How a digital-first approach helped RXBar reach its $600M valuation

by Andreas Rekdal
October 12, 2017

Since its founding in 2013, RXBar has gone from two childhood friends making protein bars in a home kitchen to an acquisition by the Kellogg Company to the tune of $600 million.

The timing was right for the startup’s plant-based, minimally processed products — its launch coincided with the Whole30 diet’s rise in popularity. But much of the company’s growth can also be attributed to painstaking attention to detail in its e-commerce and digital marketing operations.

“We started with e-commerce, which was special because it allowed us to control the consumer journey from beginning to end,” said director of digital marketing Charlie Hart. “We owe our success to how we built our digital ecosystem, and our approach to data and understanding consumers and their needs.”

RXBar built its digital-first approach in part from necessity. The number of nutrition bars on the market more than quadrupled between 2005 and 2015, making it tricky for founders Peter Rahal and Jared Smith to convince brick-and-mortar grocery stores to take a gamble on their product. So the fitness enthusiasts decided to set up shop online and sell directly to consumers.

In Hart’s view, owning the customer experience from end to end helped the company stay nimble in a way that wouldn't be possible if they had started out in grocery stores.

“If you have a big in-store shopper marketing program, you’re getting information passed back to you months down the road,” said Hart. “E-commerce is immediate, and you get feedback immediately from your customers and from the advertising you do. That’s allowed us to move quickly, test, learn and become a big player in the space, competing with legacy brands.”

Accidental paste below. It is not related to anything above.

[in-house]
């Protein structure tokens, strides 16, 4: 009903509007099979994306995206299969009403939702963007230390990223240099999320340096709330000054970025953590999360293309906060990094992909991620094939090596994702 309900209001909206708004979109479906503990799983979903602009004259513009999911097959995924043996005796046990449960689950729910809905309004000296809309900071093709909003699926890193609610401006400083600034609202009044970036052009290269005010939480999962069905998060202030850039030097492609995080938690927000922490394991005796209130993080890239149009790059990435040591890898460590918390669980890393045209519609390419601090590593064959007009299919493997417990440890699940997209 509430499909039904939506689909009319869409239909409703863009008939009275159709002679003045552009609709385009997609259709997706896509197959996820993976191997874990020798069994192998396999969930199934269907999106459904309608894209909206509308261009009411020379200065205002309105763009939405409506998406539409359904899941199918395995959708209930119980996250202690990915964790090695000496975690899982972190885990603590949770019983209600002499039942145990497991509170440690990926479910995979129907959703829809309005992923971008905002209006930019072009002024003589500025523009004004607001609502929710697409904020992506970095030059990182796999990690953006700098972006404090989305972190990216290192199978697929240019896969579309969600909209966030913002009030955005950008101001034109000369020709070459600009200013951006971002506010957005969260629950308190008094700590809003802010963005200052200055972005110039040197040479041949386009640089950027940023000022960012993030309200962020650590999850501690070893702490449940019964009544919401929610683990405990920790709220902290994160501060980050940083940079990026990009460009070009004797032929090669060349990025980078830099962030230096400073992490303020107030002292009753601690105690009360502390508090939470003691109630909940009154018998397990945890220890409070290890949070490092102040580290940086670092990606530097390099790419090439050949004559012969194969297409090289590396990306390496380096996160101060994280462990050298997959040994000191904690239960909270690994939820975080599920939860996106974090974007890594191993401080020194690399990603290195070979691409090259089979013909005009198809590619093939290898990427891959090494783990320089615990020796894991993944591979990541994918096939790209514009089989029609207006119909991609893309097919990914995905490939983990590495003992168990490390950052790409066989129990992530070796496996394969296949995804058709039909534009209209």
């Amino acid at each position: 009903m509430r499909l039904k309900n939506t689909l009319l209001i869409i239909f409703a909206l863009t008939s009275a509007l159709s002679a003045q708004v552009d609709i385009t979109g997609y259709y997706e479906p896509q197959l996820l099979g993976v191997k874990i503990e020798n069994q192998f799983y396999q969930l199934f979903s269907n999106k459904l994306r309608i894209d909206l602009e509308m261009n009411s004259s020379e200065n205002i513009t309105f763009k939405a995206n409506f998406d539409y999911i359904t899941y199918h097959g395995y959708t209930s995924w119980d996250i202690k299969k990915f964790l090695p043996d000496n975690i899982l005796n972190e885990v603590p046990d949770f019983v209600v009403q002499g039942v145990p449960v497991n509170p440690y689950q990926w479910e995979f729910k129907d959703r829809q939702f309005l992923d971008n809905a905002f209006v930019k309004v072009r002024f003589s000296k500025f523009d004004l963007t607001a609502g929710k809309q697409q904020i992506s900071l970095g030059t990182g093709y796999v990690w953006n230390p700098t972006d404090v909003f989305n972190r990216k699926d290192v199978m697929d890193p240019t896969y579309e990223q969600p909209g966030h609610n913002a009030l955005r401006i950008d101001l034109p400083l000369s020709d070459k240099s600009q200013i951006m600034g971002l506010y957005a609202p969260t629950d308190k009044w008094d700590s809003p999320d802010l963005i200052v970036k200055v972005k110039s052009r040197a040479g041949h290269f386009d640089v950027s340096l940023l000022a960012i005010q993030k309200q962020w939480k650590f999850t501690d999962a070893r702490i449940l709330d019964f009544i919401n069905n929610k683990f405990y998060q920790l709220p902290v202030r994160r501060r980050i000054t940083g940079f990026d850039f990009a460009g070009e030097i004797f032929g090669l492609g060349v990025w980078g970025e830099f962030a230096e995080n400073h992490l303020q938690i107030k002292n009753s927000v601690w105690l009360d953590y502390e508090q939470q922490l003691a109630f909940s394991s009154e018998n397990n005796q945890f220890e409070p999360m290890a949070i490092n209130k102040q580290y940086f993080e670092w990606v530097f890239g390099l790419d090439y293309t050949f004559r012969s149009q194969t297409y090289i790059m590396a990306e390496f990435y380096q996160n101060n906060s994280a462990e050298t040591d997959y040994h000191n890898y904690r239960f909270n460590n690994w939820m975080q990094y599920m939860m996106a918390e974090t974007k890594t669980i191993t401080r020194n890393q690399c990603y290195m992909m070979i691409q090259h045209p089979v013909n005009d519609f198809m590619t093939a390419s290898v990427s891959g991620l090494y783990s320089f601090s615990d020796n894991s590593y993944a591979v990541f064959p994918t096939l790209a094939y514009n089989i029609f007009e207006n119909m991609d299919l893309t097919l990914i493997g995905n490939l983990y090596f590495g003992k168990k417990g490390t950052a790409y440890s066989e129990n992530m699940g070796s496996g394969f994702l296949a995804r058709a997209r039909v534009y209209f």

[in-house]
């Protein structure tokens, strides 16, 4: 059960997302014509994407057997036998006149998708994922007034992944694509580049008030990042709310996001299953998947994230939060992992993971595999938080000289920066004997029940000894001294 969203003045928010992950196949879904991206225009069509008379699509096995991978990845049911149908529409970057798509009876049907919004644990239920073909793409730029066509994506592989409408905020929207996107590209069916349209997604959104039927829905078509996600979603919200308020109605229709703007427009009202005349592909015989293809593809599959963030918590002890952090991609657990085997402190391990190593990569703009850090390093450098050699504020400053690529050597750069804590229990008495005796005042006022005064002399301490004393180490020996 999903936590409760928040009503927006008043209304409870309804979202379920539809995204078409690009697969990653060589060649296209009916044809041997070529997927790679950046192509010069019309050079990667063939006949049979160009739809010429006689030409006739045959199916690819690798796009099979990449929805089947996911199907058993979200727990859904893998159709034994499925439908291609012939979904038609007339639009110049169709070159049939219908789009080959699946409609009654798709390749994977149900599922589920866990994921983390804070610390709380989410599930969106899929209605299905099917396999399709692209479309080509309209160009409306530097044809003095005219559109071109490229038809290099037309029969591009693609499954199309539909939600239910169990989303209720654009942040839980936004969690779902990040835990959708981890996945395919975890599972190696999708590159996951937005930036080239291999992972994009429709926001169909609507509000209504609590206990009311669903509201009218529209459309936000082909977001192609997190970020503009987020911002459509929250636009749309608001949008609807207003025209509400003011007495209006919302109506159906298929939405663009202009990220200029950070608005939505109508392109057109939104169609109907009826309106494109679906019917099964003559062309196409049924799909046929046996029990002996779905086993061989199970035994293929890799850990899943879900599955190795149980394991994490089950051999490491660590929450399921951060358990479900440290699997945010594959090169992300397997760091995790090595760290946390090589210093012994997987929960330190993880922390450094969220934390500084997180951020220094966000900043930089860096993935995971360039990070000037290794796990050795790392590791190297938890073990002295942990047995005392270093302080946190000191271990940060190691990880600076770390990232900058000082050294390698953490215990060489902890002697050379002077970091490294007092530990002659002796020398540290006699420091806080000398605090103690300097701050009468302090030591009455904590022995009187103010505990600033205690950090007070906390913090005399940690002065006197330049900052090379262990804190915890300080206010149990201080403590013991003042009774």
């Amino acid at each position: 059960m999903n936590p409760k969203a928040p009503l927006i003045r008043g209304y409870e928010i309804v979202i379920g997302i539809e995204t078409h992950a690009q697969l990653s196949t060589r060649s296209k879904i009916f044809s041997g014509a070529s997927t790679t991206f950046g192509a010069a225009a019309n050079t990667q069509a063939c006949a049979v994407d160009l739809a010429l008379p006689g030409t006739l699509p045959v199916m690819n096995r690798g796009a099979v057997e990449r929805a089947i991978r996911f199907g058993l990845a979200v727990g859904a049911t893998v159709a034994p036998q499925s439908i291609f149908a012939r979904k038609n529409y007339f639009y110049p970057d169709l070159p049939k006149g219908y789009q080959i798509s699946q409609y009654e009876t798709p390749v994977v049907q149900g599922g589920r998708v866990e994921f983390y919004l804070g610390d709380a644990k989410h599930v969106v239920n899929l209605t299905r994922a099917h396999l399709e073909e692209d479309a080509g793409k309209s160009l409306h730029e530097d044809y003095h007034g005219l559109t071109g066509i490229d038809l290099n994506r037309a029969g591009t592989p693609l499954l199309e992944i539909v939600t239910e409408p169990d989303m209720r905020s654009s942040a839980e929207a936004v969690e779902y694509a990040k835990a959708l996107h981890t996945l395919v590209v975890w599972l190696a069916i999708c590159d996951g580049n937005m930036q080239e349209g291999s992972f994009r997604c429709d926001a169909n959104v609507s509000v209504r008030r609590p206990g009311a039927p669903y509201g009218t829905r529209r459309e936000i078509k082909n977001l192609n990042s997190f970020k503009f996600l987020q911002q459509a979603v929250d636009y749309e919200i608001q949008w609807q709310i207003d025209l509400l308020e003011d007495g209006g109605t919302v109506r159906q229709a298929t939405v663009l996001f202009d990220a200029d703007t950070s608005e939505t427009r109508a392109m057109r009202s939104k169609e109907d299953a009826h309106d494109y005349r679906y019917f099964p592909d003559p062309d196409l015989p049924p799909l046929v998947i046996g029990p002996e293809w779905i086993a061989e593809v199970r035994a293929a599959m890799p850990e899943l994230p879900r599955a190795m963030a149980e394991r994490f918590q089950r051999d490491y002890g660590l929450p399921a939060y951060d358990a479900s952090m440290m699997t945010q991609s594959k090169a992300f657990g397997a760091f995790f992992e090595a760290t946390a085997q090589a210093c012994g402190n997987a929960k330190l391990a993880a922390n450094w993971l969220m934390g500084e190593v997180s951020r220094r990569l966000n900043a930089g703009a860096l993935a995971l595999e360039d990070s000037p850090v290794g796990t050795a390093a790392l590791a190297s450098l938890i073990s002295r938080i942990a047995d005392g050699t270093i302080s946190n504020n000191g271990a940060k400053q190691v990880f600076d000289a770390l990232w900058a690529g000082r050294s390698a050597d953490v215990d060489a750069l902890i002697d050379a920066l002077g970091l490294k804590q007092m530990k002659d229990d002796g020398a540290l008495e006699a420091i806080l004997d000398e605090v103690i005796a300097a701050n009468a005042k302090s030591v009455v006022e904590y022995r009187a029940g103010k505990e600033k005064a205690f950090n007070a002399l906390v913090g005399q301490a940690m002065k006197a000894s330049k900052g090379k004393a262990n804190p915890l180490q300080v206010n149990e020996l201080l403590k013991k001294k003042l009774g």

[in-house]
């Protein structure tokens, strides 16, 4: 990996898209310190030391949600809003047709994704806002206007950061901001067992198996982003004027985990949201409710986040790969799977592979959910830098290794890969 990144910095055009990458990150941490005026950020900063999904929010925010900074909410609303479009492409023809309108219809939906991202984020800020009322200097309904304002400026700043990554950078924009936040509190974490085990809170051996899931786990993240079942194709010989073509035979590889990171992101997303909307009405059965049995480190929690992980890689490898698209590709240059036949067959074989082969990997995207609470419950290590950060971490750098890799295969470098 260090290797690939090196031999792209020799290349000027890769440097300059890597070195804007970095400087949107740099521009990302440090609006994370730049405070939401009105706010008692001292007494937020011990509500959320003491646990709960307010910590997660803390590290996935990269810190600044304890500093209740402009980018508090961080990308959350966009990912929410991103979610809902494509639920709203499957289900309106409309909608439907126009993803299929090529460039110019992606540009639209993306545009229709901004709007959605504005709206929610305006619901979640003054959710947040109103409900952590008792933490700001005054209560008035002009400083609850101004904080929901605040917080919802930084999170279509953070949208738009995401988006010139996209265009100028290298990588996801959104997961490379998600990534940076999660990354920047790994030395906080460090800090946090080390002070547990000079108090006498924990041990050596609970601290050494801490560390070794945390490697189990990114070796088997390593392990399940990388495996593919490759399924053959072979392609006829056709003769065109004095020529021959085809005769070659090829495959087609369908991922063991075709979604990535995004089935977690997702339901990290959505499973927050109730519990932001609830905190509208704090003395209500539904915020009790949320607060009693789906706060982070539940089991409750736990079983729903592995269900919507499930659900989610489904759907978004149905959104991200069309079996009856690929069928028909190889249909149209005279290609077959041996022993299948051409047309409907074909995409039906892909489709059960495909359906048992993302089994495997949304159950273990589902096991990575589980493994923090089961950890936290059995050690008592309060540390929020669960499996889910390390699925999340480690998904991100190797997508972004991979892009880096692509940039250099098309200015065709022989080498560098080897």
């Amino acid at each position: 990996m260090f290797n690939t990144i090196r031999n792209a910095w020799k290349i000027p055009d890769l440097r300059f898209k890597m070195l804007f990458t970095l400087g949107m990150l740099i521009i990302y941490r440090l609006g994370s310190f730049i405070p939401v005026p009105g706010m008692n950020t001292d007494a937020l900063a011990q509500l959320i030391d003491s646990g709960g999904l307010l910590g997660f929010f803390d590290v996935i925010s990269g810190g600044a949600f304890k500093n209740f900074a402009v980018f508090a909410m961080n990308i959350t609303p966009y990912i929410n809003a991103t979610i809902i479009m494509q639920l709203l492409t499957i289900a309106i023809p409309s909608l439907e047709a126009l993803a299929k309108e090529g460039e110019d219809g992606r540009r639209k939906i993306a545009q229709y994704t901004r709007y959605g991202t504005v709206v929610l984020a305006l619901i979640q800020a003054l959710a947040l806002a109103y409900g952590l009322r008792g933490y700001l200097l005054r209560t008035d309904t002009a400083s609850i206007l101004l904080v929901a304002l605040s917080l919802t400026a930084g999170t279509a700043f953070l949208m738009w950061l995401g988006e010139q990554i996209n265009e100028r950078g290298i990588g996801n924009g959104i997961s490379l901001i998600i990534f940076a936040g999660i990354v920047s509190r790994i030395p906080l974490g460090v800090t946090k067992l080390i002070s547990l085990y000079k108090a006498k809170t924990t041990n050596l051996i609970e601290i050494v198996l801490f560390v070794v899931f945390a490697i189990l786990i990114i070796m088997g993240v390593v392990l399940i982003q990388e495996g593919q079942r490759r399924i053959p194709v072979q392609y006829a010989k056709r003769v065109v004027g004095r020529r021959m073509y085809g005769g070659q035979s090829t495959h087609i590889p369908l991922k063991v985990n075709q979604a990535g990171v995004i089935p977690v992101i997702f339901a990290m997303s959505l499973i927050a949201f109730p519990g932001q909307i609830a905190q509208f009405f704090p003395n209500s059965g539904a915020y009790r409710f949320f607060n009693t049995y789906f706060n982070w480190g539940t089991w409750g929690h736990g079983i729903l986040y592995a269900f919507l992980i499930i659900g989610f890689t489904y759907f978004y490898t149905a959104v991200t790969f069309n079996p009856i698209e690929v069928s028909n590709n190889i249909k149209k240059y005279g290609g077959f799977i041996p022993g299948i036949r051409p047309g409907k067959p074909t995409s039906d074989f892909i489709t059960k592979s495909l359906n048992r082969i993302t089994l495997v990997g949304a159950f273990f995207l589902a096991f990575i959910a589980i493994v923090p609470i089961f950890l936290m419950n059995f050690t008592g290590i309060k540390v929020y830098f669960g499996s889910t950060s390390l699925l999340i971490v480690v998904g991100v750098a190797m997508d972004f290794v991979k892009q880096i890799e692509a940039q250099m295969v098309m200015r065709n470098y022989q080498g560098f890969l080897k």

For its first two years, RXBar relied primarily on Facebook and Google ads to market its products. But over the past year and a half, the brand has scaled its marketing operation to cover more than 30 channels.

Each channel gave the company new insights to bring back to existing platforms. But in Hart's view, the process of iterating on strategies for a sprawling digital marketing landscape was more valuable than any particular insight.

“It’s not about discovering one data point that shifts the business,” Hart said. “It’s not about finding one audience that sticks. It’s about scaling our testing and learning strategies so we can find the 30 or 40 audiences that stick.”

RXBar has also put an emphasis on allowing consumers to subscribe to its product, rather than going back to its site to buy more when they run out. Hart said such seamless purchasing experiences, popularized by companies like Birchbox, Loot Crate and Amazon, have driven a significant shift in consumer buying habits over the past two years. He declined to share the extent to which RXBar’s revenues derive from the subscription model, but he said it’s an “important part of the business.”

In its new partnership with Kellogg's, which will increase RXBar’s brick-and-mortar distribution, the company will continue emphasizing digital commerce and using store data to understand customers better — wherever they may be.

To do that, Hart will continue growing his team. The company is still hiring for a number of digital marketing roles at its River North headquarters.


Image via RXBar.

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